The Economic and Legal Empowerment panel at the World Justice Forum IV explored how civil society, government, and private actors can work in concert to empower vulnerable and poor citizens through a robust rule of law.
Panelists focused on modern methods of legal empowerment such as government programs that raise awareness of vulnerable citizens’ constitutional rights; safeguards and regulations that ensure access to justice; the right to counsel; and access to formal business and financial mechanisms. The discussion also highlighted innovative solutions to closing the gap between passing a law in the halls of parliament and the reality of that law as experienced by the poor.
Zaza Namoradze, Director, Budapest Office, Open Society Justice Initative (Hungary)
Discrimination is widespread and getting worse around the world, according to World Justice Project data.
The latest edition of the World Justice Project (WJP) Rule of Law Index—the world’s leading, independent source of rule of law data—finds that 70% of countries have seen discrimination worsen between 2021 and 2022. Since 2015, discrimination has increased in three-fourths of countries that WJP studied.
An app inspired by a horrific act of gender-based violence in India is now empowering women and girls around the world to make their communities safer. The World Justice Project spoke to Elsa Marie d’Silva, founder and CEO of the Red Dot Foundation about the Safecity app, which won the World Justice Challenge 2022 in the Equal Rights and Non-Discrimination category.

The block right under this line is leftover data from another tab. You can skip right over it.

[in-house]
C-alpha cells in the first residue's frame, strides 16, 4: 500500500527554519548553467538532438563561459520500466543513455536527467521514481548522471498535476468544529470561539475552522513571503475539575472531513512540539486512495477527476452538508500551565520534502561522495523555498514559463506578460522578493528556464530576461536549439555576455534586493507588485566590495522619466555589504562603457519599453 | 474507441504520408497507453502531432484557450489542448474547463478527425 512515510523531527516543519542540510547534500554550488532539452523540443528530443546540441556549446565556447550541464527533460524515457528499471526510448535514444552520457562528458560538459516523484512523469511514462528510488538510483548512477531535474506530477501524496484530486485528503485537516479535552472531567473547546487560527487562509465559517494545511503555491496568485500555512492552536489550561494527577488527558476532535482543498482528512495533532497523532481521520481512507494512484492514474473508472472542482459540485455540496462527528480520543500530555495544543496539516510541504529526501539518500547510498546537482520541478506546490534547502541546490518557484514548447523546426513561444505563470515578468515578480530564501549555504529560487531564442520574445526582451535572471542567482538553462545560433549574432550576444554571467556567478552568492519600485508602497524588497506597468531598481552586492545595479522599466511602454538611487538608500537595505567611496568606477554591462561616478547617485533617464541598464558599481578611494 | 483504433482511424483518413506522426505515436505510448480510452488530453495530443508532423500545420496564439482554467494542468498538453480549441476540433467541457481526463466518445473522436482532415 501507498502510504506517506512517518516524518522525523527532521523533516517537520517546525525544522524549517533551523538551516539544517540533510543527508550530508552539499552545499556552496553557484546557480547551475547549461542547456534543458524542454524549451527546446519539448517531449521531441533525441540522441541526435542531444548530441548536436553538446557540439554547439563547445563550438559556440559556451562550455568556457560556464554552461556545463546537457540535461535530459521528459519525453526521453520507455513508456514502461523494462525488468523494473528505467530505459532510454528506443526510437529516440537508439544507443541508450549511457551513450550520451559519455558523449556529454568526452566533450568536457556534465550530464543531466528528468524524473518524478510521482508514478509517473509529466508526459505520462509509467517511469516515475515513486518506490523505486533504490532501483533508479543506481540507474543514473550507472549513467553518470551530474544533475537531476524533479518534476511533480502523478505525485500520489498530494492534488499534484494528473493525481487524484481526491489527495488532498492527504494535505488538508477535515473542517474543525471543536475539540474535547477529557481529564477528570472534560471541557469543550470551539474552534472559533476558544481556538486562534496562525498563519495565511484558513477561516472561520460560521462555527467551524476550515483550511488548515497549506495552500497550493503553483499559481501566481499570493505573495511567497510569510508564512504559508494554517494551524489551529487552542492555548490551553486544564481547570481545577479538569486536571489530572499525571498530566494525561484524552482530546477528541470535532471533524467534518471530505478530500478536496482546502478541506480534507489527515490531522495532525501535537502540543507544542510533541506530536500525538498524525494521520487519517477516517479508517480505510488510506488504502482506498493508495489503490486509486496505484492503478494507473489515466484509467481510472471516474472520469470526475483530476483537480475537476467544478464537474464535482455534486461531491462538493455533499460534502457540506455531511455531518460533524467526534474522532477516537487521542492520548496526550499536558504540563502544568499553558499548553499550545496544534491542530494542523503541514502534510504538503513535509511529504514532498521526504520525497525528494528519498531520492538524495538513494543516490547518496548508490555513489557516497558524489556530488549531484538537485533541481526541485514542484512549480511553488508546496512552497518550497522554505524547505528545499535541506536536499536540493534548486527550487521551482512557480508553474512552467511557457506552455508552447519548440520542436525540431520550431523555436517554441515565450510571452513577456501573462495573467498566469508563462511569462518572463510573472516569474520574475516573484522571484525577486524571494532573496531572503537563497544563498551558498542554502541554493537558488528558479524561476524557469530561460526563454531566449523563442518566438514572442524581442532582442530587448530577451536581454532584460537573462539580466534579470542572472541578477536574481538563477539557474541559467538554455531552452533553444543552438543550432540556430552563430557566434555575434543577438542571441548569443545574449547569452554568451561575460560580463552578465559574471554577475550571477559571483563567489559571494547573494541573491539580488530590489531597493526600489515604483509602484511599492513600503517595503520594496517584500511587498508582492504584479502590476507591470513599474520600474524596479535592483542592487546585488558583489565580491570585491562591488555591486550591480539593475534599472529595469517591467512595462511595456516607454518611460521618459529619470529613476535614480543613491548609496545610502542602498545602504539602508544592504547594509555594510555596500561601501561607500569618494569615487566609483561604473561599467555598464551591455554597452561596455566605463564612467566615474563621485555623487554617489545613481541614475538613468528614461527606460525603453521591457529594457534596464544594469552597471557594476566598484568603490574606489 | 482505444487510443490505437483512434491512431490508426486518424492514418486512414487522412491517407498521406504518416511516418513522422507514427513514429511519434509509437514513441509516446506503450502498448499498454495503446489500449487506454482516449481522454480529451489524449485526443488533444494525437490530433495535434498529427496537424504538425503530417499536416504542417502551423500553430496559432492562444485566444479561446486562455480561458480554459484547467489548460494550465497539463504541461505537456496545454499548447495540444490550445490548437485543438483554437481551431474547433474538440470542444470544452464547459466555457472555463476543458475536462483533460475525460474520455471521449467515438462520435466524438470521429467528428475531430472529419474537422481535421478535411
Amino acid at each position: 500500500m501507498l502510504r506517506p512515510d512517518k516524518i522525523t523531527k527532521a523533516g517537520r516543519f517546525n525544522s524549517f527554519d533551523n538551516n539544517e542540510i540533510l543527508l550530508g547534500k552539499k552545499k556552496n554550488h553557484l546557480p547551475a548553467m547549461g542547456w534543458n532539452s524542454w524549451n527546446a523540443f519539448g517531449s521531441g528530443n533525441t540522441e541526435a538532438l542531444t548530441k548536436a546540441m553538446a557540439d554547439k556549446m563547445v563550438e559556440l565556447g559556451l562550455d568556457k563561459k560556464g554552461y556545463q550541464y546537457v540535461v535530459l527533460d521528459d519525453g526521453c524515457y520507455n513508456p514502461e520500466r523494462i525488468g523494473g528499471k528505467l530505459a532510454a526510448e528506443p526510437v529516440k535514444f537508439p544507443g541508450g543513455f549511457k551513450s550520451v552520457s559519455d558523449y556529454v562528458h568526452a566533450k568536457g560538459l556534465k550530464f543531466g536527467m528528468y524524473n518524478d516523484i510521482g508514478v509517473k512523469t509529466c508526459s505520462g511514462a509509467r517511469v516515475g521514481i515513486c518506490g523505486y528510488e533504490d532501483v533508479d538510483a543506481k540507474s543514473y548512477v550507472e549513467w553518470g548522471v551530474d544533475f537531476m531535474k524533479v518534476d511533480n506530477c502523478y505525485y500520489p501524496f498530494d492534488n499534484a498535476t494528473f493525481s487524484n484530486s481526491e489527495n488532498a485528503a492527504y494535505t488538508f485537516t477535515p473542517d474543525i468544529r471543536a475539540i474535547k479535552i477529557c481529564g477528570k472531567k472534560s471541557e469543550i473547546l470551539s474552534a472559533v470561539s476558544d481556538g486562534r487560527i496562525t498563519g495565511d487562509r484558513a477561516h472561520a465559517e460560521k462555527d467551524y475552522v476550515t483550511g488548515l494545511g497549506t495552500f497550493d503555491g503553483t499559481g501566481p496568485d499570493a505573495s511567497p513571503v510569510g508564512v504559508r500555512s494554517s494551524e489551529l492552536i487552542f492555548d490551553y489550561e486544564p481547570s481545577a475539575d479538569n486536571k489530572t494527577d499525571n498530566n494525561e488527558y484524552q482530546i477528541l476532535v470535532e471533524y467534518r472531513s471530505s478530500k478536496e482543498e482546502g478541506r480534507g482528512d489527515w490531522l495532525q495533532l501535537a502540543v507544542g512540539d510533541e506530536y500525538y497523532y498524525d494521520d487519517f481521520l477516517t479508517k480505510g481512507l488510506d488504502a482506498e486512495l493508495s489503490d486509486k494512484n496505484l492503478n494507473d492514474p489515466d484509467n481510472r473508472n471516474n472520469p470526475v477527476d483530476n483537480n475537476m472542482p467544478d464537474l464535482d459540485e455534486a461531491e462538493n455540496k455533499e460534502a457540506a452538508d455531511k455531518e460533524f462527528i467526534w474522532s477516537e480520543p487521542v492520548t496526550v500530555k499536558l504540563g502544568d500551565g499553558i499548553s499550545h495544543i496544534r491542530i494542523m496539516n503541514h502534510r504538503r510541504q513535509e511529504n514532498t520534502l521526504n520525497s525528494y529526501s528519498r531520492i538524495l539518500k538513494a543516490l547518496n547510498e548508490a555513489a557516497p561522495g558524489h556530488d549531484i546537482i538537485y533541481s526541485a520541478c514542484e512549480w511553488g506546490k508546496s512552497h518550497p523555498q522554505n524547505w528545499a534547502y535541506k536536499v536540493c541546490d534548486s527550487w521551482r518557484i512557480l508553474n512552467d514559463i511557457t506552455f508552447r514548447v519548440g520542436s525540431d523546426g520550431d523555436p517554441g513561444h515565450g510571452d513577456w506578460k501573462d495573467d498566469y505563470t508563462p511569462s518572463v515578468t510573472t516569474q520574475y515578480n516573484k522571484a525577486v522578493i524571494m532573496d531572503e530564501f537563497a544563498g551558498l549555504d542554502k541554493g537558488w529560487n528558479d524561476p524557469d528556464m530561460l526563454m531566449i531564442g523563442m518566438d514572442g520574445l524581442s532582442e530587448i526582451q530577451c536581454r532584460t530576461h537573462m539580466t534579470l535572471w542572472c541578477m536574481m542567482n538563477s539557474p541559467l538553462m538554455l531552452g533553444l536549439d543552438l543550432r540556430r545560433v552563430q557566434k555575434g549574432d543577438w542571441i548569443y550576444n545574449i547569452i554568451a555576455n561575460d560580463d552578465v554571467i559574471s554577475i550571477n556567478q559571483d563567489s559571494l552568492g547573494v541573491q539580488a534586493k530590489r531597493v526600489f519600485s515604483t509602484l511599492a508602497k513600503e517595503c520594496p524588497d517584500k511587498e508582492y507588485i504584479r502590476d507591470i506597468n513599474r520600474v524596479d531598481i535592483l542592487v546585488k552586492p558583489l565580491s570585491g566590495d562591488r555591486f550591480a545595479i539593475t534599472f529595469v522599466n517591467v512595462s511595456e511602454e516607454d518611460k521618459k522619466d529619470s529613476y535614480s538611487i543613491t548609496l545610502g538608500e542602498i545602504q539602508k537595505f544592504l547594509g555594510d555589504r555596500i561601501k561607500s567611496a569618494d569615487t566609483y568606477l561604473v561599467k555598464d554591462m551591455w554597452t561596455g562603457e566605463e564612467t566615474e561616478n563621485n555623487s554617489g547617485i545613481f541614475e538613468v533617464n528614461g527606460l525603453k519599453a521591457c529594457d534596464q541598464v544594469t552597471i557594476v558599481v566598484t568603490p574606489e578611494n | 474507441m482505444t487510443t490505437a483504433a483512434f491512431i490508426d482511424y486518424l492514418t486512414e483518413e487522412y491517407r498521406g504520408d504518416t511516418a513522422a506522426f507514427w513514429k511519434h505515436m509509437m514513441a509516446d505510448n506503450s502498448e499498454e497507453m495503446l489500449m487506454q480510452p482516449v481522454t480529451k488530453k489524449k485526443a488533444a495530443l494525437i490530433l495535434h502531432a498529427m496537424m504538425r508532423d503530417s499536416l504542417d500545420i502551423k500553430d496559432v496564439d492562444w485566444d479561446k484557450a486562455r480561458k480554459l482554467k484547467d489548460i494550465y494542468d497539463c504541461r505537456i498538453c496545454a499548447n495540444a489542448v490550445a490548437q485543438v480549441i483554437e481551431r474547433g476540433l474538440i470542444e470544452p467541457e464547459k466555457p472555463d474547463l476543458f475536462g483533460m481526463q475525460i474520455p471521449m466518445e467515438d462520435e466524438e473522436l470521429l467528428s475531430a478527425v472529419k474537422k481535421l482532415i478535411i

Around the world, equality for women and girls is still an ongoing struggle. This International Women’s Day, the United Nations is shining a spotlight on the gender gap in STEM education and careers, as well as the threat of online violence that women face.
Improving women’s rights is a key goal for a number of organizations in the World Justice Challenge network, which includes community-based organizations from around the world that are dedicated to strengthening the rule of law. Several of these organizations are strategically utilizing technology in their work—whether in addressing online harassment, providing women and girls with a digital education or supporting survivors of sexual violence.
On February 25, Nigerians will elect a new president, with 18 candidates vying for what will likely be a challenging job. Data from the WJP Rule of Law Index 2022 shows Nigeria has experienced a decline in the rule of law for five straight years, and the country now ranks 118 out of 140 countries and jurisdictions studied.
While members of the international community are watching what happens in Africa’s most populous nation with keen interest, a Nigeria-based nonprofit organization, the Samuel Ioron Foundation, is seeking to empower more of the nation’s most vulnerable citizens to vote.